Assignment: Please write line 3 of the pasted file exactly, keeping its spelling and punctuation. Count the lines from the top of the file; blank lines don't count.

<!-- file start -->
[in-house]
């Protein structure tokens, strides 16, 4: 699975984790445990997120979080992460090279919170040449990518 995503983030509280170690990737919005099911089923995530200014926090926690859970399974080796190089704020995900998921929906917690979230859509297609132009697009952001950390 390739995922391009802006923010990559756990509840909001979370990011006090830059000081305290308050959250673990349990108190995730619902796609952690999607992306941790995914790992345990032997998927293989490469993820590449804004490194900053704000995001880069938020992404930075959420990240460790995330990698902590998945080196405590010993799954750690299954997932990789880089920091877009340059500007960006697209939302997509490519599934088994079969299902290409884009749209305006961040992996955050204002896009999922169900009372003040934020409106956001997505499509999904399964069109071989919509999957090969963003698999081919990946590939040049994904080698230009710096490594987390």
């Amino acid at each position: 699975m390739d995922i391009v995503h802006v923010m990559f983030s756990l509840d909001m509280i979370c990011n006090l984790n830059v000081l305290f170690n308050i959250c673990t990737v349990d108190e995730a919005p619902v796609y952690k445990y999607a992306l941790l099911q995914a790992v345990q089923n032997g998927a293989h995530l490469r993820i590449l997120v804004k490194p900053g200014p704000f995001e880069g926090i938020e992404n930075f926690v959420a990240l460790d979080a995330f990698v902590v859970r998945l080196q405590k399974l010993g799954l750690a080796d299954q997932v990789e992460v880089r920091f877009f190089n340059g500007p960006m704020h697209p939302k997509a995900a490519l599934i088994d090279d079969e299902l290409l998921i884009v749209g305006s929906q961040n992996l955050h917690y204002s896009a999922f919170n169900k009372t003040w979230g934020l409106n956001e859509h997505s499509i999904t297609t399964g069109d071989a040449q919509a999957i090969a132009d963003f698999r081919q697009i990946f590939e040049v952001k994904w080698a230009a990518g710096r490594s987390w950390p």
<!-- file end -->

């Amino acid at each position: 699975m390739d995922i391009v995503h802006v923010m990559f983030s756990l509840d909001m509280i979370c990011n006090l984790n830059v000081l305290f170690n308050i959250c673990t990737v349990d108190e995730a919005p619902v796609y952690k445990y999607a992306l941790l099911q995914a790992v345990q089923n032997g998927a293989h995530l490469r993820i590449l997120v804004k490194p900053g200014p704000f995001e880069g926090i938020e992404n930075f926690v959420a990240l460790d979080a995330f990698v902590v859970r998945l080196q405590k399974l010993g799954l750690a080796d299954q997932v990789e992460v880089r920091f877009f190089n340059g500007p960006m704020h697209p939302k997509a995900a490519l599934i088994d090279d079969e299902l290409l998921i884009v749209g305006s929906q961040n992996l955050h917690y204002s896009a999922f919170n169900k009372t003040w979230g934020l409106n956001e859509h997505s499509i999904t297609t399964g069109d071989a040449q919509a999957i090969a132009d963003f698999r081919q697009i990946f590939e040049v952001k994904w080698a230009a990518g710096r490594s987390w950390p």